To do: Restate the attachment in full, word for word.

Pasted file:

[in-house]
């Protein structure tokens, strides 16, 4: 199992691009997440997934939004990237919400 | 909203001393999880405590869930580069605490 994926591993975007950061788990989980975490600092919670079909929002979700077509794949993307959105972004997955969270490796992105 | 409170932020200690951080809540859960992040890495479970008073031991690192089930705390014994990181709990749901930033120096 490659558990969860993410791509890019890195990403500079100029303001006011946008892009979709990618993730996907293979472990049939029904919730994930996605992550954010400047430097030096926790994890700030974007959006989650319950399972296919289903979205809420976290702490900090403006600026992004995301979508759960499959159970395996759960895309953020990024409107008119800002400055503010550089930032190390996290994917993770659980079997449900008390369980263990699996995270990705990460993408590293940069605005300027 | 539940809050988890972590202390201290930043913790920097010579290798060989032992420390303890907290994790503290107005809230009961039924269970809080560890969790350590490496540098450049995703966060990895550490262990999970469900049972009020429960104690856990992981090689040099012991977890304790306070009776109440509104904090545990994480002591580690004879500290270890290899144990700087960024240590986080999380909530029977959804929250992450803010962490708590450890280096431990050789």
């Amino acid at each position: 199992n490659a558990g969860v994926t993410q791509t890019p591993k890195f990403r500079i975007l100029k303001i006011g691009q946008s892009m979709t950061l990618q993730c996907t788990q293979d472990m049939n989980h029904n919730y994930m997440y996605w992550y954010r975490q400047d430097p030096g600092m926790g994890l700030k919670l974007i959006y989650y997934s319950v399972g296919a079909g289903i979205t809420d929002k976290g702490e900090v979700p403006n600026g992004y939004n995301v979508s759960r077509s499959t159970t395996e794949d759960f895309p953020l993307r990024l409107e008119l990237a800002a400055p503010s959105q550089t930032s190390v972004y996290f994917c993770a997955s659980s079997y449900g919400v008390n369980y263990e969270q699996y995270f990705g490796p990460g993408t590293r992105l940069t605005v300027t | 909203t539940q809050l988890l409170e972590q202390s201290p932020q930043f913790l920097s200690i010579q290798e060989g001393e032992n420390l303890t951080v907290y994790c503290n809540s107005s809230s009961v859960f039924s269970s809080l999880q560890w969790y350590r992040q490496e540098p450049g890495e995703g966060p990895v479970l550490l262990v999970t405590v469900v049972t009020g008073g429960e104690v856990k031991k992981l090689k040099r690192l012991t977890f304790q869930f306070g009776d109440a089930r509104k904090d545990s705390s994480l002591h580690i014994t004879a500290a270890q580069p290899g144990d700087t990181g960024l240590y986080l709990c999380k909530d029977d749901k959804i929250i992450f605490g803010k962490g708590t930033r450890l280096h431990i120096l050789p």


[in-house]
């Protein structure tokens, strides 16, 4: 199992691009997440997934939004990237919400 | 909203001393999880405590869930580069605490 994926591993975007950061788990989980975490600092919670079909929002979700077509794949993307959105972004997955969270490796992105 | 409170932020200690951080809540859960992040890495479970008073031991690192089930705390014994990181709990749901930033120096 490659558990969860993410791509890019890195990403500079100029303001006011946008892009979709990618993730996907293979472990049939029904919730994930996605992550954010400047430097030096926790994890700030974007959006989650319950399972296919289903979205809420976290702490900090403006600026992004995301979508759960499959159970395996759960895309953020990024409107008119800002400055503010550089930032190390996290994917993770659980079997449900008390369980263990699996995270990705990460993408590293940069605005300027 | 539940809050988890972590202390201290930043913790920097010579290798060989032992420390303890907290994790503290107005809230009961039924269970809080560890969790350590490496540098450049995703966060990895550490262990999970469900049972009020429960104690856990992981090689040099012991977890304790306070009776109440509104904090545990994480002591580690004879500290270890290899144990700087960024240590986080999380909530029977959804929250992450803010962490708590450890280096431990050789």
């Amino acid at each position: 199992n490659a558990g969860v994926t993410q791509t890019p591993k890195f990403r500079i975007l100029k303001i006011g691009q946008s892009m979709t950061l990618q993730c996907t788990q293979d472990m049939n989980h029904n919730y994930m997440y996605w992550y954010r975490q400047d430097p030096g600092m926790g994890l700030k919670l974007i959006y989650y997934s319950v399972g296919a079909g289903i979205t809420d929002k976290g702490e900090v979700p403006n600026g992004y939004n995301v979508s759960r077509s499959t159970t395996e794949d759960f895309p953020l993307r990024l409107e008119l990237a800002a400055p503010s959105q550089t930032s190390v972004y996290f994917c993770a997955s659980s079997y449900g919400v008390n369980y263990e969270q699996y995270f990705g490796p990460g993408t590293r992105l940069t605005v300027t | 909203t539940q809050l988890l409170e972590q202390s201290p932020q930043f913790l920097s200690i010579q290798e060989g001393e032992n420390l303890t951080v907290y994790c503290n809540s107005s809230s009961v859960f039924s269970s809080l999880q560890w969790y350590r992040q490496e540098p450049g890495e995703g966060p990895v479970l550490l262990v999970t405590v469900v049972t009020g008073g429960e104690v856990k031991k992981l090689k040099r690192l012991t977890f304790q869930f306070g009776d109440a089930r509104k904090d545990s705390s994480l002591h580690i014994t004879a500290a270890q580069p290899g144990d700087t990181g960024l240590y986080l709990c999380k909530d029977d749901k959804i929250i992450f605490g803010k962490g708590t930033r450890l280096h431990i120096l050789p």